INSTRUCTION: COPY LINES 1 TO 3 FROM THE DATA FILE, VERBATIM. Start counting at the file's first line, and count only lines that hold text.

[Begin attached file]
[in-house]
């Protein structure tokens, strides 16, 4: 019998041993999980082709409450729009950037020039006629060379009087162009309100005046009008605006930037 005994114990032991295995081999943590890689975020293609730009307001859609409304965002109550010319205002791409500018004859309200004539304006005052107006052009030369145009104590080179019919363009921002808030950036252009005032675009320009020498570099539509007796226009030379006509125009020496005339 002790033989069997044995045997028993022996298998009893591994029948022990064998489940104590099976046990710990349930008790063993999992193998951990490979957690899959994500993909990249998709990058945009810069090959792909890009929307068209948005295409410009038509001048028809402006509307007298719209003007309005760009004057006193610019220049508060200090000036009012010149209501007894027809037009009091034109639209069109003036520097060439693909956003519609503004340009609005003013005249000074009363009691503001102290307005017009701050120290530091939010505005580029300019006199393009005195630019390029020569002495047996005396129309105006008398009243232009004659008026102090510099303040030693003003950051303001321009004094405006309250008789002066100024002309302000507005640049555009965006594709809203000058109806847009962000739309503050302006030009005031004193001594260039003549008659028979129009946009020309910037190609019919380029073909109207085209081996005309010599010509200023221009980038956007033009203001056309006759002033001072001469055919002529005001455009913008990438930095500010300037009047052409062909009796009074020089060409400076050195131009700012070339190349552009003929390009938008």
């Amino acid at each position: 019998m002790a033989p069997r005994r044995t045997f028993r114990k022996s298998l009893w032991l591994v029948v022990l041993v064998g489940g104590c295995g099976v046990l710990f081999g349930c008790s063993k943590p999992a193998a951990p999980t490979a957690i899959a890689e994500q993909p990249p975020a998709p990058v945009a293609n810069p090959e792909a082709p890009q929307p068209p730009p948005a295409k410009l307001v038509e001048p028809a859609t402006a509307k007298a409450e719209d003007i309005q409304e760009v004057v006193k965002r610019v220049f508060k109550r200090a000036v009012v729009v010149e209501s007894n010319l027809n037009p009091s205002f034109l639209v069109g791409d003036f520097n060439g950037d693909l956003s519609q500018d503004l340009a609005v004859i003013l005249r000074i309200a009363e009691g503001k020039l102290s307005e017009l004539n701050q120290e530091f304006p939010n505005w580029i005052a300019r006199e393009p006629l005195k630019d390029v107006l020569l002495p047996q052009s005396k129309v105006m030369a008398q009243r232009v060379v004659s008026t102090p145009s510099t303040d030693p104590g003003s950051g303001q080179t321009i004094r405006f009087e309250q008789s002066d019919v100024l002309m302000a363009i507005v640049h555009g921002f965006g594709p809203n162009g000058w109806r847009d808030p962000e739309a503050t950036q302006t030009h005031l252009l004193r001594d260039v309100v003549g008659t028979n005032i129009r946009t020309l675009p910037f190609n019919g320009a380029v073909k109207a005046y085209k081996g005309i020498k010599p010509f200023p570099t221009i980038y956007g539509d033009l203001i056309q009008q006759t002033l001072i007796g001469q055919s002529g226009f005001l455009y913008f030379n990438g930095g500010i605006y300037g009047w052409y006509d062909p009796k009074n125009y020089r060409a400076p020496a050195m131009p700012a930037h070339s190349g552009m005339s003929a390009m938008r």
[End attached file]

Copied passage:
[in-house]
């Protein structure tokens, strides 16, 4: 019998041993999980082709409450729009950037020039006629060379009087162009309100005046009008605006930037 005994114990032991295995081999943590890689975020293609730009307001859609409304965002109550010319205002791409500018004859309200004539304006005052107006052009030369145009104590080179019919363009921002808030950036252009005032675009320009020498570099539509007796226009030379006509125009020496005339 002790033989069997044995045997028993022996298998009893591994029948022990064998489940104590099976046990710990349930008790063993999992193998951990490979957690899959994500993909990249998709990058945009810069090959792909890009929307068209948005295409410009038509001048028809402006509307007298719209003007309005760009004057006193610019220049508060200090000036009012010149209501007894027809037009009091034109639209069109003036520097060439693909956003519609503004340009609005003013005249000074009363009691503001102290307005017009701050120290530091939010505005580029300019006199393009005195630019390029020569002495047996005396129309105006008398009243232009004659008026102090510099303040030693003003950051303001321009004094405006309250008789002066100024002309302000507005640049555009965006594709809203000058109806847009962000739309503050302006030009005031004193001594260039003549008659028979129009946009020309910037190609019919380029073909109207085209081996005309010599010509200023221009980038956007033009203001056309006759002033001072001469055919002529005001455009913008990438930095500010300037009047052409062909009796009074020089060409400076050195131009700012070339190349552009003929390009938008």
């Amino acid at each position: 019998m002790a033989p069997r005994r044995t045997f028993r114990k022996s298998l009893w032991l591994v029948v022990l041993v064998g489940g104590c295995g099976v046990l710990f081999g349930c008790s063993k943590p999992a193998a951990p999980t490979a957690i899959a890689e994500q993909p990249p975020a998709p990058v945009a293609n810069p090959e792909a082709p890009q929307p068209p730009p948005a295409k410009l307001v038509e001048p028809a859609t402006a509307k007298a409450e719209d003007i309005q409304e760009v004057v006193k965002r610019v220049f508060k109550r200090a000036v009012v729009v010149e209501s007894n010319l027809n037009p009091s205002f034109l639209v069109g791409d003036f520097n060439g950037d693909l956003s519609q500018d503004l340009a609005v004859i003013l005249r000074i309200a009363e009691g503001k020039l102290s307005e017009l004539n701050q120290e530091f304006p939010n505005w580029i005052a300019r006199e393009p006629l005195k630019d390029v107006l020569l002495p047996q052009s005396k129309v105006m030369a008398q009243r232009v060379v004659s008026t102090p145009s510099t303040d030693p104590g003003s950051g303001q080179t321009i004094r405006f009087e309250q008789s002066d019919v100024l002309m302000a363009i507005v640049h555009g921002f965006g594709p809203n162009g000058w109806r847009d808030p962000e739309a503050t950036q302006t030009h005031l252009l004193r001594d260039v309100v003549g008659t028979n005032i129009r946009t020309l675009p910037f190609n019919g320009a380029v073909k109207a005046y085209k081996g005309i020498k010599p010509f200023p570099t221009i980038y956007g539509d033009l203001i056309q009008q006759t002033l001072i007796g001469q055919s002529g226009f005001l455009y913008f030379n990438g930095g500010i605006y300037g009047w052409y006509d062909p009796k009074n125009y020089r060409a400076p020496a050195m131009p700012a930037h070339s190349g552009m005339s003929a390009m938008r």